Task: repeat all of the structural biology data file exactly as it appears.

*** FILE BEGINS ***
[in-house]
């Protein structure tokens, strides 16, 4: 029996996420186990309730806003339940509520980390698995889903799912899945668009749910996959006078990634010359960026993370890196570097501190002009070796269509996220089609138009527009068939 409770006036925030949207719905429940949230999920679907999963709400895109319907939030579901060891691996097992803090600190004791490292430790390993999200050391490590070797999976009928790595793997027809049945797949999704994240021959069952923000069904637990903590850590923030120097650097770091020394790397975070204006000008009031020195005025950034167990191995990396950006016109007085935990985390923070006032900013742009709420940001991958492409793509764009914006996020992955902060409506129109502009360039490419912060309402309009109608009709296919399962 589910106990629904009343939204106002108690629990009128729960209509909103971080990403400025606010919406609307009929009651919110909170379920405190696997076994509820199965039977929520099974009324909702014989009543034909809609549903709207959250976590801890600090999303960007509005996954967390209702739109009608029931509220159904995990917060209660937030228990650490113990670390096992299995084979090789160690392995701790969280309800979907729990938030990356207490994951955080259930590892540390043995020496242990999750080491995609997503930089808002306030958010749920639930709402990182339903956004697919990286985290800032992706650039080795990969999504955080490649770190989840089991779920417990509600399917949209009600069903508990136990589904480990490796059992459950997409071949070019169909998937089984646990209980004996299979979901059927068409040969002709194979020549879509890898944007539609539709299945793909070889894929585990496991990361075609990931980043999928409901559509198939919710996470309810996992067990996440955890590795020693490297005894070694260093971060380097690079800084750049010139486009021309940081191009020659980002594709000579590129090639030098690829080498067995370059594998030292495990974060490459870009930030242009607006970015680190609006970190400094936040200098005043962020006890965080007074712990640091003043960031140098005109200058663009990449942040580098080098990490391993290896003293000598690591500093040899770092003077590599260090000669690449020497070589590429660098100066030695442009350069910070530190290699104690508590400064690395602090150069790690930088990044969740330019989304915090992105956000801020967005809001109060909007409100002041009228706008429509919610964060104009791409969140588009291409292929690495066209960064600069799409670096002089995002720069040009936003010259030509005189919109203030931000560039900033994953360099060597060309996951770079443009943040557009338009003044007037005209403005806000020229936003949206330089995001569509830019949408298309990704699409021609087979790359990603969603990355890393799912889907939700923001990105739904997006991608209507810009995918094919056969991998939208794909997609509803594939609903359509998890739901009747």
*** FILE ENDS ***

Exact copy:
[in-house]
């Protein structure tokens, strides 16, 4: 029996996420186990309730806003339940509520980390698995889903799912899945668009749910996959006078990634010359960026993370890196570097501190002009070796269509996220089609138009527009068939 409770006036925030949207719905429940949230999920679907999963709400895109319907939030579901060891691996097992803090600190004791490292430790390993999200050391490590070797999976009928790595793997027809049945797949999704994240021959069952923000069904637990903590850590923030120097650097770091020394790397975070204006000008009031020195005025950034167990191995990396950006016109007085935990985390923070006032900013742009709420940001991958492409793509764009914006996020992955902060409506129109502009360039490419912060309402309009109608009709296919399962 589910106990629904009343939204106002108690629990009128729960209509909103971080990403400025606010919406609307009929009651919110909170379920405190696997076994509820199965039977929520099974009324909702014989009543034909809609549903709207959250976590801890600090999303960007509005996954967390209702739109009608029931509220159904995990917060209660937030228990650490113990670390096992299995084979090789160690392995701790969280309800979907729990938030990356207490994951955080259930590892540390043995020496242990999750080491995609997503930089808002306030958010749920639930709402990182339903956004697919990286985290800032992706650039080795990969999504955080490649770190989840089991779920417990509600399917949209009600069903508990136990589904480990490796059992459950997409071949070019169909998937089984646990209980004996299979979901059927068409040969002709194979020549879509890898944007539609539709299945793909070889894929585990496991990361075609990931980043999928409901559509198939919710996470309810996992067990996440955890590795020693490297005894070694260093971060380097690079800084750049010139486009021309940081191009020659980002594709000579590129090639030098690829080498067995370059594998030292495990974060490459870009930030242009607006970015680190609006970190400094936040200098005043962020006890965080007074712990640091003043960031140098005109200058663009990449942040580098080098990490391993290896003293000598690591500093040899770092003077590599260090000669690449020497070589590429660098100066030695442009350069910070530190290699104690508590400064690395602090150069790690930088990044969740330019989304915090992105956000801020967005809001109060909007409100002041009228706008429509919610964060104009791409969140588009291409292929690495066209960064600069799409670096002089995002720069040009936003010259030509005189919109203030931000560039900033994953360099060597060309996951770079443009943040557009338009003044007037005209403005806000020229936003949206330089995001569509830019949408298309990704699409021609087979790359990603969603990355890393799912889907939700923001990105739904997006991608209507810009995918094919056969991998939208794909997609509803594939609903359509998890739901009747």